Futures in London climbed above $75 a barrel. Wider markets recovered from a selloff on Monday, which also rippled into oil, before this week’s Federal Reserve meeting. Traders are also weighing the impact of the global energy crunch on demand, while Hurricane Ida continues to impact the oil market with some fields in the Gulf of Mexico unable to resume supply until next year.
Oil has resumed its advance over the past month, in part due to a tightening of the market following lingering supply disruptions from U.S. storms. At the same time, consumption is coming into focus in anticipation that soaring natural gas prices will force a shift toward oil.
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“Any macro selloff will continue to provide a buying opportunity for oil, especially with so much pent-up demand out there from the growing gas-to-oil switch,” said Keshav Lohiya, chief executive officer of Oilytics.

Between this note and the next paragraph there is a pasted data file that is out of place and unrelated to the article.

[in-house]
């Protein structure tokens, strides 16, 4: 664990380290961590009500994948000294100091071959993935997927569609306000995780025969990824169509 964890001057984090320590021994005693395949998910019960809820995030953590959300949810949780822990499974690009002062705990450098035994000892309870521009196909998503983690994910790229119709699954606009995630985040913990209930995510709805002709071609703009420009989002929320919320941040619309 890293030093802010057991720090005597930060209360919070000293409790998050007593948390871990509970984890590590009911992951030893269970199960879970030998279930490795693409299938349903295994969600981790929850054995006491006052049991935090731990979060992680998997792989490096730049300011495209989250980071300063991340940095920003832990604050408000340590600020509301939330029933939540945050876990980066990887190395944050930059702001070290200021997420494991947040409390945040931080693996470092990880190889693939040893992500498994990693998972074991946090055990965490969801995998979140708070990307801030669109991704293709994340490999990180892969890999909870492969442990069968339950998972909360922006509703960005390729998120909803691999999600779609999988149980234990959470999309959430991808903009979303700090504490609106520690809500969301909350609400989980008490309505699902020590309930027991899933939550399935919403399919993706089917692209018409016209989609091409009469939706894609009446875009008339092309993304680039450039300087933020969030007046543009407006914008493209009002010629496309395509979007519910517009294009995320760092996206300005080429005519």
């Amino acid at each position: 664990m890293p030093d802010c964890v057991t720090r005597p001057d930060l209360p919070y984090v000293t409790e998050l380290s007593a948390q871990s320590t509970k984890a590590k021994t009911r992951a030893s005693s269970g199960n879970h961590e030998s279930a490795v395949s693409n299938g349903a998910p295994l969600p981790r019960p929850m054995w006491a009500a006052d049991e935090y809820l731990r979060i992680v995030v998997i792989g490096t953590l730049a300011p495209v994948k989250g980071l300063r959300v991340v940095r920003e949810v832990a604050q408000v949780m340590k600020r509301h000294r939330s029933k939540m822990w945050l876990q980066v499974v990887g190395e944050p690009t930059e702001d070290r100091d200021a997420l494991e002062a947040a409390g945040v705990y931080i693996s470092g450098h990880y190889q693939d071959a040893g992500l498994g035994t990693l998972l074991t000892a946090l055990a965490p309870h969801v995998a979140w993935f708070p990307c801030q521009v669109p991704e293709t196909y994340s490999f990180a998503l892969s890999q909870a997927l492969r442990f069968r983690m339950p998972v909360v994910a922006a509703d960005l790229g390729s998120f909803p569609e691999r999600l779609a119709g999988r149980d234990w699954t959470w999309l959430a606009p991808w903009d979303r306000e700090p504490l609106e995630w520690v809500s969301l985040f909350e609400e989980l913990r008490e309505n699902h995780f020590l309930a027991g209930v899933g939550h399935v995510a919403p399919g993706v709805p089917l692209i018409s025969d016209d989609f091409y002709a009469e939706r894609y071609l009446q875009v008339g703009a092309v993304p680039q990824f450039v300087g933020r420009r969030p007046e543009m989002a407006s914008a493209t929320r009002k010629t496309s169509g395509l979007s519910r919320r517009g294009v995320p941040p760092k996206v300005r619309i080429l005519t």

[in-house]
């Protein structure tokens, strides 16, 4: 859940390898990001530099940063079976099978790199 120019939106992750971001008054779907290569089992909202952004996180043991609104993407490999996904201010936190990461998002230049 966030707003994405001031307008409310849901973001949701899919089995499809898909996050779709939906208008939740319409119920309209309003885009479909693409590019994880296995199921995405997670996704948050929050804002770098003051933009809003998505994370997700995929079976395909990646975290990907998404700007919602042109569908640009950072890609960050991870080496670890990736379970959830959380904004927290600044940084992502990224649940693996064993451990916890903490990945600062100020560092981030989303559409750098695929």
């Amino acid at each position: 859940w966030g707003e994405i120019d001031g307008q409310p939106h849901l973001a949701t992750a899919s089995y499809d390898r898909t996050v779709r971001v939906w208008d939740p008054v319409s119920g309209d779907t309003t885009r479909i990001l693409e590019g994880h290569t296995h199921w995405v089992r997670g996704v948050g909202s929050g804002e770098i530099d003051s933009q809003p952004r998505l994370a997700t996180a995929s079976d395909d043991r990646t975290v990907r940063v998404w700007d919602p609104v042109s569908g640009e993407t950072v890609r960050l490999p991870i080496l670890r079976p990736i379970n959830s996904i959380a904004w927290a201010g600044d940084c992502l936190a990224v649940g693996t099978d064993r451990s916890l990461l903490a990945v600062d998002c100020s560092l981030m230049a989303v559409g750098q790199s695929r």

As the Organization of Petroleum Exporting countries continues to lift output, two key members said the group should carry on ramping up supply as planned. The group, led by Saudi Arabia and Russia, will meet on Oct. 4 to review the next monthly increment of 400,000 barrels a day.
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